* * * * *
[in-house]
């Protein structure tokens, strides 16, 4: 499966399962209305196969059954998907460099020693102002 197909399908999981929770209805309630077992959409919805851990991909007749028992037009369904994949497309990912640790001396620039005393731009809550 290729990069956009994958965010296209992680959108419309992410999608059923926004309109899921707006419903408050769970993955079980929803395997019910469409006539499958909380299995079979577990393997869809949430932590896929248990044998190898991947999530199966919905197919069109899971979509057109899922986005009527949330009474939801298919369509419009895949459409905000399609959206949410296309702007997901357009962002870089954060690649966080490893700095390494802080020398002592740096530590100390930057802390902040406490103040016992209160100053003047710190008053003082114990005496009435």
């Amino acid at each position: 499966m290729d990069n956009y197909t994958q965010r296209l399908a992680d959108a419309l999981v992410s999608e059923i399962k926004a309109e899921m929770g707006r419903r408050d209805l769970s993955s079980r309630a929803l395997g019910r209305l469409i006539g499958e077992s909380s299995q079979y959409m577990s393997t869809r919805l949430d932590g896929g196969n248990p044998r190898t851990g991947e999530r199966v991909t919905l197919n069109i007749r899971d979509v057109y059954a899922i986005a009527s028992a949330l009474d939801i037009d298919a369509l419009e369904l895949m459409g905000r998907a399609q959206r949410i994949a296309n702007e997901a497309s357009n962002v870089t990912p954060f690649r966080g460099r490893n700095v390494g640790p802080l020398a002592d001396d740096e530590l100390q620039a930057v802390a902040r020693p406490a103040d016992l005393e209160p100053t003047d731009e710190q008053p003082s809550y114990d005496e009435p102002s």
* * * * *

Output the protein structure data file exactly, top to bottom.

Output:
[in-house]
């Protein structure tokens, strides 16, 4: 499966399962209305196969059954998907460099020693102002 197909399908999981929770209805309630077992959409919805851990991909007749028992037009369904994949497309990912640790001396620039005393731009809550 290729990069956009994958965010296209992680959108419309992410999608059923926004309109899921707006419903408050769970993955079980929803395997019910469409006539499958909380299995079979577990393997869809949430932590896929248990044998190898991947999530199966919905197919069109899971979509057109899922986005009527949330009474939801298919369509419009895949459409905000399609959206949410296309702007997901357009962002870089954060690649966080490893700095390494802080020398002592740096530590100390930057802390902040406490103040016992209160100053003047710190008053003082114990005496009435």
């Amino acid at each position: 499966m290729d990069n956009y197909t994958q965010r296209l399908a992680d959108a419309l999981v992410s999608e059923i399962k926004a309109e899921m929770g707006r419903r408050d209805l769970s993955s079980r309630a929803l395997g019910r209305l469409i006539g499958e077992s909380s299995q079979y959409m577990s393997t869809r919805l949430d932590g896929g196969n248990p044998r190898t851990g991947e999530r199966v991909t919905l197919n069109i007749r899971d979509v057109y059954a899922i986005a009527s028992a949330l009474d939801i037009d298919a369509l419009e369904l895949m459409g905000r998907a399609q959206r949410i994949a296309n702007e997901a497309s357009n962002v870089t990912p954060f690649r966080g460099r490893n700095v390494g640790p802080l020398a002592d001396d740096e530590l100390q620039a930057v802390a902040r020693p406490a103040d016992l005393e209160p100053t003047d731009e710190q008053p003082s809550y114990d005496e009435p102002s």